Aussie miner supports increased African mining taxes

African focused Australian miner Perseus Mining says fears of African nationalisation of resources are overblown and African nations deserve a fair share.

The spectre of resource nationalism has been a growing one in Africa, as the majors warn of its increasing threat.

Earlier this year Ernst & Young listed resource nationalism as the number risk for miners globally.

It said that resource nationalism is now more a challenge than it was a year ago.

"Many governments around the world have now gone beyond taxation in seeking a great take from the sector, with a wave of requirements introduced such as mandated benefication, export levies, and limits on foreign ownerships."

The African challenge

Last year Rio Tinto chief Tom Albanese stepped into the African nationalisation debate,
saying royalties are better for countries than direct ownership.

The comments came as South Africa's African National Congress party considered a new policy to allow the country to own more than half of all mining operations in the state.

Albanese said the debate varies on whether it is best for governments to achieve returns via taxation and royalties, through partial ownership, or a combination.

In countries such as Tanzania, the International Monetary Fund has actually told the government to tax mining operations to meet its spending commitments, according to Grant Thornton.

Its National Assembly will consider proposals for a super profits tax on mining as part of the nation's five year development plan.

"One size doesn't fit all, but I would add … if you speak with a finance minister, someone from the treasury side of the country, they will recognise that the appropriate taxation royalty regime actually pays economic rent to the country in good times and bad," Albanese said at the Commonwealth Business forum in Perth.

"We're not saying how to run a country – obviously we can't – but again, we do recognise that it's a constructive debate to have."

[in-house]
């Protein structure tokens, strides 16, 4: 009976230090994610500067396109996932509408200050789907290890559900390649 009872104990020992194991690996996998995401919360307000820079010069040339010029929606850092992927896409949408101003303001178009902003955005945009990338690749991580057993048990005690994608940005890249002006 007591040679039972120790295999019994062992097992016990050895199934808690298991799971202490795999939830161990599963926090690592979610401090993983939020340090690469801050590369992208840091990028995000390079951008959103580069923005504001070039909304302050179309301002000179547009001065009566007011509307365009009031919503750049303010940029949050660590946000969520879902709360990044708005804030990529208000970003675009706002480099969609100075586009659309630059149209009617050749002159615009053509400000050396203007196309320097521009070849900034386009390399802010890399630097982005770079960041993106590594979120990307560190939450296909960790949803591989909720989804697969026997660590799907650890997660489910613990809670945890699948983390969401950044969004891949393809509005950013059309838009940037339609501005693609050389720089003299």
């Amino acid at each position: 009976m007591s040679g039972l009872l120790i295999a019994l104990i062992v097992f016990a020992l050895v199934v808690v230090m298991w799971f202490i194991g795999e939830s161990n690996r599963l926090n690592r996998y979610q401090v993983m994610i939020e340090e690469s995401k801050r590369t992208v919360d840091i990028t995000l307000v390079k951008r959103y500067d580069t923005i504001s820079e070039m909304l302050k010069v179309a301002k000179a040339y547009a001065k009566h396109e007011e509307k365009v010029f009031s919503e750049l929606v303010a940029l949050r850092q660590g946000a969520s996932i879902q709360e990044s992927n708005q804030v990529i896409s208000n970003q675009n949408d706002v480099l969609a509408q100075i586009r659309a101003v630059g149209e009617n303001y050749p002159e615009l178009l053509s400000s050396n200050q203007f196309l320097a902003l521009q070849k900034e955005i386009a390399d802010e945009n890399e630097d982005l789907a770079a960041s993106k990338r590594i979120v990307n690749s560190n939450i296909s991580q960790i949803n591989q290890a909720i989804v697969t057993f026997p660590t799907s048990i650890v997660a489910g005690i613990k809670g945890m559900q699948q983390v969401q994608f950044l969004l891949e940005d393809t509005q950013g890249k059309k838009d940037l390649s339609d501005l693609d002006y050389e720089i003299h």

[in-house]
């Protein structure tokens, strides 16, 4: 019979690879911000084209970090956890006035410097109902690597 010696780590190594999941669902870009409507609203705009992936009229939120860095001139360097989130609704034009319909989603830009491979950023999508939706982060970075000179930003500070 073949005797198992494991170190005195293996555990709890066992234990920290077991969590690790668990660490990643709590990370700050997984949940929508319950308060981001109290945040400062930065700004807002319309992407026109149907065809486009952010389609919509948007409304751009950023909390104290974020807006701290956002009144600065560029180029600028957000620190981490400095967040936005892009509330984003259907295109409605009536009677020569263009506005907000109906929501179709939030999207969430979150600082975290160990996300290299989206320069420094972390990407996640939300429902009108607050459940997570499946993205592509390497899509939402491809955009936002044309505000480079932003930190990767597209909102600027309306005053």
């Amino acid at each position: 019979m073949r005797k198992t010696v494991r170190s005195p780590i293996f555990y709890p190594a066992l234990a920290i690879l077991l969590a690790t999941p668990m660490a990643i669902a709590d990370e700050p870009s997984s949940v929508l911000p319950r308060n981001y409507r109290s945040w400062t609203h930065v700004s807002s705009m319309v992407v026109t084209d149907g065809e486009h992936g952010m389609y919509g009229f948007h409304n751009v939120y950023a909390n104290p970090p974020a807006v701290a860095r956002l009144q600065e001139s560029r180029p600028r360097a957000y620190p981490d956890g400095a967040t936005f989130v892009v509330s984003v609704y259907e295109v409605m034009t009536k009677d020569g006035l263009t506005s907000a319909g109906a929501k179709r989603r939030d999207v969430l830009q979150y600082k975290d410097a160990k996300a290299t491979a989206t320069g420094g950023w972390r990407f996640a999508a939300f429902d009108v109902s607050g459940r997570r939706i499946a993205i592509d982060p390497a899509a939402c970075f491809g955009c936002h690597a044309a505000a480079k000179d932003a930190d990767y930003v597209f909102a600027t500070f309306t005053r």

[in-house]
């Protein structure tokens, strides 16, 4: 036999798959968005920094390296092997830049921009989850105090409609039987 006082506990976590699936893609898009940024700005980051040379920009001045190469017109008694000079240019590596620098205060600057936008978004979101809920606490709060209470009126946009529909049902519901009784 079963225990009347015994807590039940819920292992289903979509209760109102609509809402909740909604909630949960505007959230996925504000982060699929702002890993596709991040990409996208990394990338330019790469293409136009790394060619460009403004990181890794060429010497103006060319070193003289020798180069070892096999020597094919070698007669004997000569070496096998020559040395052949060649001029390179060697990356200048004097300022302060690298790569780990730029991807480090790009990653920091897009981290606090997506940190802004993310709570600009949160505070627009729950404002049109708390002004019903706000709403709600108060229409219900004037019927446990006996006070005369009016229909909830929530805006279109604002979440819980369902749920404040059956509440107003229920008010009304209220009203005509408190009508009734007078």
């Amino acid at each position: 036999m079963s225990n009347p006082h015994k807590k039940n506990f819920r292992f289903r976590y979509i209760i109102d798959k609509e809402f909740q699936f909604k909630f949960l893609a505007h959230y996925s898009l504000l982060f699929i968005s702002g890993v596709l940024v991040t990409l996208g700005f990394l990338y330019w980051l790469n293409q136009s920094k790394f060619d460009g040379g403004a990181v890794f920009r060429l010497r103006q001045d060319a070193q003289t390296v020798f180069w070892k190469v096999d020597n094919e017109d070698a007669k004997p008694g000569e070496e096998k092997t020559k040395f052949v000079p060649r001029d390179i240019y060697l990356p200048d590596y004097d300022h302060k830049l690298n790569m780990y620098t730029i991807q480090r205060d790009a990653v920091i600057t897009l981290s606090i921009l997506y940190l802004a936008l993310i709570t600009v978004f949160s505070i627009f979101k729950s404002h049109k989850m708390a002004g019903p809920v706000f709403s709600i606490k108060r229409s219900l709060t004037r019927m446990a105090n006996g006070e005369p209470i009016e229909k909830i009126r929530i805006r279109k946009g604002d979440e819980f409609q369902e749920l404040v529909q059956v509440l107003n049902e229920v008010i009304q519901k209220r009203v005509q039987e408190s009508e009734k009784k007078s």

Speaking to Grant Thornton, they told Australian Mining that nationalisation – where the state takes control, and indigenisation – where the people or native people are ceded control, are the largest issues affecting Africa's mining industry.

"With the ruling ANC part debating state participation, analysts agree that reform of some sort is needed, but most argue that full-blown nationalisation will be detrimental," they say.

Recently Zimbabwe enforced new laws in the country which will see it take a minimum of half of all mining operations; if miners refused to comply it said it would force them out of the country and take control of their operations.

Rio Tinto ceded control of its Murowa Diamonds operation earlier in the year.

Rising Asian challenge

Fears were also raised this week as Papua New Guinea makes moves to change its mining regulations.

PNG prime minister Peter O'Neill explained that the changes are being made as landowners feel they are missing out on the resources boom.

However he added that "it is going to be done in a fair and equitable manner.

On the Asian continent, China imposed a resource tax on oil and gas mining companies in November 2011.
The tax was imposed mainly to nullify the cost of environmental damage caused by mining and China's lacklustre rehabilitation record.